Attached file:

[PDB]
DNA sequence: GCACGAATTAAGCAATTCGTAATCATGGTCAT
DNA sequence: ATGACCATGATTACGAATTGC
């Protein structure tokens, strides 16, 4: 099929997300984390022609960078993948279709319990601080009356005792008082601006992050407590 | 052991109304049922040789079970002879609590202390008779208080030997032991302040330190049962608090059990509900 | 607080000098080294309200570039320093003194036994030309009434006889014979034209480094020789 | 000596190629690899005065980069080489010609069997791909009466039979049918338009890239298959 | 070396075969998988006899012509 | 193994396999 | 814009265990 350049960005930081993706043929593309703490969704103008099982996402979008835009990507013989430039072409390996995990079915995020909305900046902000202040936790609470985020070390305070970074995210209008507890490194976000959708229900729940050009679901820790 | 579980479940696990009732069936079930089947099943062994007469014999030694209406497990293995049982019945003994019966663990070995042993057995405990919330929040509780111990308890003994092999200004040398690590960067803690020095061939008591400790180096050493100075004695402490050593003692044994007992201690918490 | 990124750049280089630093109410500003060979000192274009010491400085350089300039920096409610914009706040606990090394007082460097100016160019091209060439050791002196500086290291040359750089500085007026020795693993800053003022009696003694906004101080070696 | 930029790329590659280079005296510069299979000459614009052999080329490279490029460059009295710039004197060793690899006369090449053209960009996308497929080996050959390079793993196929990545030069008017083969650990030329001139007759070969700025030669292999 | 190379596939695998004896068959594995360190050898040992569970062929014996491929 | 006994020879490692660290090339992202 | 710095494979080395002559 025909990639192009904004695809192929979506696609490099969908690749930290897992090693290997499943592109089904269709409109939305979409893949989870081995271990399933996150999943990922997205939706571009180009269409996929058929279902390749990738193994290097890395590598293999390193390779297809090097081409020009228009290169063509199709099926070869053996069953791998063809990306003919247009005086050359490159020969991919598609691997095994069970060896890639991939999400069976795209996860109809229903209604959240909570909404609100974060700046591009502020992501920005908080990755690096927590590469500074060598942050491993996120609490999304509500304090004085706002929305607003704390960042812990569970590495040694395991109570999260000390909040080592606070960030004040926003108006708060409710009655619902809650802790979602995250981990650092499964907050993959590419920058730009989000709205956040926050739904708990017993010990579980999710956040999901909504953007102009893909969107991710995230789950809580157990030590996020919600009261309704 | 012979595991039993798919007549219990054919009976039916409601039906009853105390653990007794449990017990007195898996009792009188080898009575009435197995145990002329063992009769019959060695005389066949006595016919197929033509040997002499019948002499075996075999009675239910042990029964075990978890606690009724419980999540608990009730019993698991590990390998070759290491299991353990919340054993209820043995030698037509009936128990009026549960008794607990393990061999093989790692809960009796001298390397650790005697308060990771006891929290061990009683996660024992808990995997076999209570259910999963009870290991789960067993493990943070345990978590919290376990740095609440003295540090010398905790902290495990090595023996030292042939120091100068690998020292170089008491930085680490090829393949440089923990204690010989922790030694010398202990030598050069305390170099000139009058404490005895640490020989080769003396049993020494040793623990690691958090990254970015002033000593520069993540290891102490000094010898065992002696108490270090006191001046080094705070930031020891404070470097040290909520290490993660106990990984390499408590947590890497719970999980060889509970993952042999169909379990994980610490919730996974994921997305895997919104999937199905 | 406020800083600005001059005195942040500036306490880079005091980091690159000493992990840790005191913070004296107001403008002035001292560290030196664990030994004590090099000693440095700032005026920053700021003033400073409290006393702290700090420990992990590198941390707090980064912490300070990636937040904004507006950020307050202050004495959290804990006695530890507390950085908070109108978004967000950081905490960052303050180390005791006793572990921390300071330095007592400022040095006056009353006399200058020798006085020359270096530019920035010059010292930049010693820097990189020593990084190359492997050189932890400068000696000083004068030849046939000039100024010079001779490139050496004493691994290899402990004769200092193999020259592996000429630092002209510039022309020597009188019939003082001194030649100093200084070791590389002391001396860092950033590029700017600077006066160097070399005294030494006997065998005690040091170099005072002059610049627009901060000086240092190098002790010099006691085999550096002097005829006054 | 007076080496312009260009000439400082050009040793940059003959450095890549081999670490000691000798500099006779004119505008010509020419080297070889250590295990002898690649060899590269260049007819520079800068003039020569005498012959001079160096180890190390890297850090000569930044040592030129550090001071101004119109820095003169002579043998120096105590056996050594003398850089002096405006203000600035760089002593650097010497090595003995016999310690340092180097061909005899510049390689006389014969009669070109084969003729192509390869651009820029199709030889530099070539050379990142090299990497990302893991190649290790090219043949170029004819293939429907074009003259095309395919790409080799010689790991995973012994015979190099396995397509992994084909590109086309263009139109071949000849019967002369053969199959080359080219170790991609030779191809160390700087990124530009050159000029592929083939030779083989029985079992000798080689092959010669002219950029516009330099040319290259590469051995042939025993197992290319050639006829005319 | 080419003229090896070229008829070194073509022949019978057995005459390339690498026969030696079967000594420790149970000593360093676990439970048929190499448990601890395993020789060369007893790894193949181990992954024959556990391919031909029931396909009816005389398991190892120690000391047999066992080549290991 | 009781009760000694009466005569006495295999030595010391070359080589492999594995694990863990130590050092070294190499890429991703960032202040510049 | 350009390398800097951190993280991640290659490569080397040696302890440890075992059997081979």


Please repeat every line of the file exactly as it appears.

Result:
[PDB]
DNA sequence: GCACGAATTAAGCAATTCGTAATCATGGTCAT
DNA sequence: ATGACCATGATTACGAATTGC
């Protein structure tokens, strides 16, 4: 099929997300984390022609960078993948279709319990601080009356005792008082601006992050407590 | 052991109304049922040789079970002879609590202390008779208080030997032991302040330190049962608090059990509900 | 607080000098080294309200570039320093003194036994030309009434006889014979034209480094020789 | 000596190629690899005065980069080489010609069997791909009466039979049918338009890239298959 | 070396075969998988006899012509 | 193994396999 | 814009265990 350049960005930081993706043929593309703490969704103008099982996402979008835009990507013989430039072409390996995990079915995020909305900046902000202040936790609470985020070390305070970074995210209008507890490194976000959708229900729940050009679901820790 | 579980479940696990009732069936079930089947099943062994007469014999030694209406497990293995049982019945003994019966663990070995042993057995405990919330929040509780111990308890003994092999200004040398690590960067803690020095061939008591400790180096050493100075004695402490050593003692044994007992201690918490 | 990124750049280089630093109410500003060979000192274009010491400085350089300039920096409610914009706040606990090394007082460097100016160019091209060439050791002196500086290291040359750089500085007026020795693993800053003022009696003694906004101080070696 | 930029790329590659280079005296510069299979000459614009052999080329490279490029460059009295710039004197060793690899006369090449053209960009996308497929080996050959390079793993196929990545030069008017083969650990030329001139007759070969700025030669292999 | 190379596939695998004896068959594995360190050898040992569970062929014996491929 | 006994020879490692660290090339992202 | 710095494979080395002559 025909990639192009904004695809192929979506696609490099969908690749930290897992090693290997499943592109089904269709409109939305979409893949989870081995271990399933996150999943990922997205939706571009180009269409996929058929279902390749990738193994290097890395590598293999390193390779297809090097081409020009228009290169063509199709099926070869053996069953791998063809990306003919247009005086050359490159020969991919598609691997095994069970060896890639991939999400069976795209996860109809229903209604959240909570909404609100974060700046591009502020992501920005908080990755690096927590590469500074060598942050491993996120609490999304509500304090004085706002929305607003704390960042812990569970590495040694395991109570999260000390909040080592606070960030004040926003108006708060409710009655619902809650802790979602995250981990650092499964907050993959590419920058730009989000709205956040926050739904708990017993010990579980999710956040999901909504953007102009893909969107991710995230789950809580157990030590996020919600009261309704 | 012979595991039993798919007549219990054919009976039916409601039906009853105390653990007794449990017990007195898996009792009188080898009575009435197995145990002329063992009769019959060695005389066949006595016919197929033509040997002499019948002499075996075999009675239910042990029964075990978890606690009724419980999540608990009730019993698991590990390998070759290491299991353990919340054993209820043995030698037509009936128990009026549960008794607990393990061999093989790692809960009796001298390397650790005697308060990771006891929290061990009683996660024992808990995997076999209570259910999963009870290991789960067993493990943070345990978590919290376990740095609440003295540090010398905790902290495990090595023996030292042939120091100068690998020292170089008491930085680490090829393949440089923990204690010989922790030694010398202990030598050069305390170099000139009058404490005895640490020989080769003396049993020494040793623990690691958090990254970015002033000593520069993540290891102490000094010898065992002696108490270090006191001046080094705070930031020891404070470097040290909520290490993660106990990984390499408590947590890497719970999980060889509970993952042999169909379990994980610490919730996974994921997305895997919104999937199905 | 406020800083600005001059005195942040500036306490880079005091980091690159000493992990840790005191913070004296107001403008002035001292560290030196664990030994004590090099000693440095700032005026920053700021003033400073409290006393702290700090420990992990590198941390707090980064912490300070990636937040904004507006950020307050202050004495959290804990006695530890507390950085908070109108978004967000950081905490960052303050180390005791006793572990921390300071330095007592400022040095006056009353006399200058020798006085020359270096530019920035010059010292930049010693820097990189020593990084190359492997050189932890400068000696000083004068030849046939000039100024010079001779490139050496004493691994290899402990004769200092193999020259592996000429630092002209510039022309020597009188019939003082001194030649100093200084070791590389002391001396860092950033590029700017600077006066160097070399005294030494006997065998005690040091170099005072002059610049627009901060000086240092190098002790010099006691085999550096002097005829006054 | 007076080496312009260009000439400082050009040793940059003959450095890549081999670490000691000798500099006779004119505008010509020419080297070889250590295990002898690649060899590269260049007819520079800068003039020569005498012959001079160096180890190390890297850090000569930044040592030129550090001071101004119109820095003169002579043998120096105590056996050594003398850089002096405006203000600035760089002593650097010497090595003995016999310690340092180097061909005899510049390689006389014969009669070109084969003729192509390869651009820029199709030889530099070539050379990142090299990497990302893991190649290790090219043949170029004819293939429907074009003259095309395919790409080799010689790991995973012994015979190099396995397509992994084909590109086309263009139109071949000849019967002369053969199959080359080219170790991609030779191809160390700087990124530009050159000029592929083939030779083989029985079992000798080689092959010669002219950029516009330099040319290259590469051995042939025993197992290319050639006829005319 | 080419003229090896070229008829070194073509022949019978057995005459390339690498026969030696079967000594420790149970000593360093676990439970048929190499448990601890395993020789060369007893790894193949181990992954024959556990391919031909029931396909009816005389398991190892120690000391047999066992080549290991 | 009781009760000694009466005569006495295999030595010391070359080589492999594995694990863990130590050092070294190499890429991703960032202040510049 | 350009390398800097951190993280991640290659490569080397040696302890440890075992059997081979």